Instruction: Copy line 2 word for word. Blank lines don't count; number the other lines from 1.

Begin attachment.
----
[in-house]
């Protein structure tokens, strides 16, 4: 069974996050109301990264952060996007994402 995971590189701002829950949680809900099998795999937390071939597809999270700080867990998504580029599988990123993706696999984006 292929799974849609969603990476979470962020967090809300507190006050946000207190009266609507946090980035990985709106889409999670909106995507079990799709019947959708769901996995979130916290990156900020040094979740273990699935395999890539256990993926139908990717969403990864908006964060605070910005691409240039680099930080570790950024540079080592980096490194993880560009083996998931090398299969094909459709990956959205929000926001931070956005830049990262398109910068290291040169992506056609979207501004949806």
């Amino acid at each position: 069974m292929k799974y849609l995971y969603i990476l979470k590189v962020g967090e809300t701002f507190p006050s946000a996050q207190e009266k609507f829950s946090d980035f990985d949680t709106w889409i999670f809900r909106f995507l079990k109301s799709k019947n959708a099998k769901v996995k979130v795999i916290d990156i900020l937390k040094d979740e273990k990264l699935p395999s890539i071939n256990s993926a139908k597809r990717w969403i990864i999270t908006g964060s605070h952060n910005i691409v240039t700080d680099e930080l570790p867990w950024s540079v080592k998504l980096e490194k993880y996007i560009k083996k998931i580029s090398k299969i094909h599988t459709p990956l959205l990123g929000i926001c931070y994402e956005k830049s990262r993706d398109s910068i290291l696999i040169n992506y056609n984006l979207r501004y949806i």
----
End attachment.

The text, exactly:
């Protein structure tokens, strides 16, 4: 069974996050109301990264952060996007994402 995971590189701002829950949680809900099998795999937390071939597809999270700080867990998504580029599988990123993706696999984006 292929799974849609969603990476979470962020967090809300507190006050946000207190009266609507946090980035990985709106889409999670909106995507079990799709019947959708769901996995979130916290990156900020040094979740273990699935395999890539256990993926139908990717969403990864908006964060605070910005691409240039680099930080570790950024540079080592980096490194993880560009083996998931090398299969094909459709990956959205929000926001931070956005830049990262398109910068290291040169992506056609979207501004949806």